Back then, kings and queens chartered hospices as a way of currying God’s favour as a shortcut to heaven. In the medieval form of lay charity, specialized religious orders sheltered pilgrims and others to reflect their ideal of holiness as practical and accessible rather than separate and cloistered, according to James William Brodman, author of Charity and Religion in Medieval Europe.


This sounds like the height of practical religious service to me: Come down and be close to the people rather than have them seek you out in hallowed places, especially when they’re ill and near-death. Camino pilgrims, after all, are great symbols of people with their feet to the ground, rather than their head in the clouds.

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One of my Camino companions, a Brazilian, rests beside an informal memorial.


In these early hospices, pilgrims’ spiritual needs were considered just as, if not more, important than their healing or palliative care. Those tending the sick and dying made the patients’ need for sacraments and religious burial a top priority.


(In the 12th century, although there were no lists of “Ten best places to die on the Camino,” the Codex Calixtinus, widely considered the world’s first travel guide, gave pilgrims basic information about the route. This publication is said to have been available from 1140 on; even then, tourism surrounding the Camino was organized.)


Some of the centuries-old former hospices and hospitals are still standing along today’s route or have been converted to albergues. As a hospice volunteer, I wanted to find out more about these historic structures and services but have uncovered little about them so far.

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While walking the Camino, I saw dozens of memorials that honoured the life of a pilgrim who had died en route. Most were simple stone, wood or concrete structures with a cross. Some bore a photo of the person and a brief summary of his or her life. In one small town, I discovered that a bicycle sculpture I had admired on a steep street was actually a memorial to a pilgrim who had died while cycling downhill.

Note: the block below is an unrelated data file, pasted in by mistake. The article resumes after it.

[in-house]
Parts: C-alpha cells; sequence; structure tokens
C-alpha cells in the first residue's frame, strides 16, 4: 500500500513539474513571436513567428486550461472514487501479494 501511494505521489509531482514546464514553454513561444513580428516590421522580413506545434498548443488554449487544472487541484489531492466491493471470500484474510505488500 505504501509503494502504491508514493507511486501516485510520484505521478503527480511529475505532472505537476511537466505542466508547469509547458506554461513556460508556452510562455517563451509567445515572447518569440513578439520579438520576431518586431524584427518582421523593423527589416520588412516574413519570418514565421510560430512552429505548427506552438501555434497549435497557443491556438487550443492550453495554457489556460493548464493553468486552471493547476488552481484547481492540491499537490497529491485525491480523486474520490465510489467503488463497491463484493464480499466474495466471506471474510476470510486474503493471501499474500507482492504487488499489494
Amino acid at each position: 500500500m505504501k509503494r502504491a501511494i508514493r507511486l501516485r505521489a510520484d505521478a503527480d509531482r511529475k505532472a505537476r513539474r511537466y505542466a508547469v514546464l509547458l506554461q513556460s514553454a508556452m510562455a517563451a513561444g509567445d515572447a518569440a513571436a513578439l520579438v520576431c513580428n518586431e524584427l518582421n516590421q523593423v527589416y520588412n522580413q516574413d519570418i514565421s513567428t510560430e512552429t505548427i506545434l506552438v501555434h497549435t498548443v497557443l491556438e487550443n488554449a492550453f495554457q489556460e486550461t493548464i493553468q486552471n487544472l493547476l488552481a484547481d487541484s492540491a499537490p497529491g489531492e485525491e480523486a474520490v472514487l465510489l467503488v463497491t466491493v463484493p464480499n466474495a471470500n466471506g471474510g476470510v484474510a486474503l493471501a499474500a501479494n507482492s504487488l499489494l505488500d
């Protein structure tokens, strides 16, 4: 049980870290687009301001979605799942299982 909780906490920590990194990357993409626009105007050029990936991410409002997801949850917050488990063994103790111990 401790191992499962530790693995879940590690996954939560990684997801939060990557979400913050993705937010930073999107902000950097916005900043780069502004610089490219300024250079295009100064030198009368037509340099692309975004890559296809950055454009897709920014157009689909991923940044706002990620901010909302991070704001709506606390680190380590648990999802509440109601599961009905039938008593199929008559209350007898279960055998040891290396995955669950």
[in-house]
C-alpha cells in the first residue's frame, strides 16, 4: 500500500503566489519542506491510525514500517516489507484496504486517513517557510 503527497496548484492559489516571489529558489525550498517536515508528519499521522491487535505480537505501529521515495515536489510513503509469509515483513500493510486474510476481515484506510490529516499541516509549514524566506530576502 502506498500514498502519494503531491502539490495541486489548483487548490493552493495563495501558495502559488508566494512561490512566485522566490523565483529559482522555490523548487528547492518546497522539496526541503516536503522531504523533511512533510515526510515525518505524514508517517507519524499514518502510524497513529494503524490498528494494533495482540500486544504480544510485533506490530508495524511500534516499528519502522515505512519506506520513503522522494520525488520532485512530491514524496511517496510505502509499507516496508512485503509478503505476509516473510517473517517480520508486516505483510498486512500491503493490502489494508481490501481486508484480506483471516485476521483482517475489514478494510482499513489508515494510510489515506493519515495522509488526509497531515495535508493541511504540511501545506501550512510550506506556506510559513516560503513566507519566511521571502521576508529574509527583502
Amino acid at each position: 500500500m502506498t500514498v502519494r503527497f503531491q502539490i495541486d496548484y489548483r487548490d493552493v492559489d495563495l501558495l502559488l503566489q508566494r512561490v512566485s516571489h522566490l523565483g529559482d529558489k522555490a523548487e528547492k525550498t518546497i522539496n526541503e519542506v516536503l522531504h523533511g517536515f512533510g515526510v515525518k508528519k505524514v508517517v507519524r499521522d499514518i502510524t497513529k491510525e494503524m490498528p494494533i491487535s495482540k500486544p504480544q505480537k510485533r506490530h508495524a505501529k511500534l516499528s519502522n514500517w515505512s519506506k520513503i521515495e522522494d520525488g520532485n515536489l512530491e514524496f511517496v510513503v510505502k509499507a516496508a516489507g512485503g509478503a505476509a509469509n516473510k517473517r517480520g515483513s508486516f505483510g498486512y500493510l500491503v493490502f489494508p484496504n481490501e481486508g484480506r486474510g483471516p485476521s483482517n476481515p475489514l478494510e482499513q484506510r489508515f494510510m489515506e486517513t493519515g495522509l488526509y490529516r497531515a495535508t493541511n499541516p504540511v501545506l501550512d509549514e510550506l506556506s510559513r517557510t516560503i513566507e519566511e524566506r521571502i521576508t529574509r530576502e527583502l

I don’t know how many pilgrims die on the Camino each year, whether most suffer a heart attack or get hit by a car. Our guidebook warned us in a few places where there had been a traffic-related death. But the handful of deaths in recent years is teeny compared to the 183,366 who walked the route in 2012, for example.

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This niche along the path includes memorial messages and a prayerful plea
from a mother for help with her wayward teenage daughter.

It never saddened me to see one of the memorials. I believe that almost every person who had died along the way was middle-aged; perhaps they were fulfilling a lifelong dream or challenging their physical boundaries. Regardless, they died as part of intentional travel, on an adventure. I felt a kinship with these pilgrims of the past. Their souls live on.

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November 9, 2013 at 9:00 am Comments (2)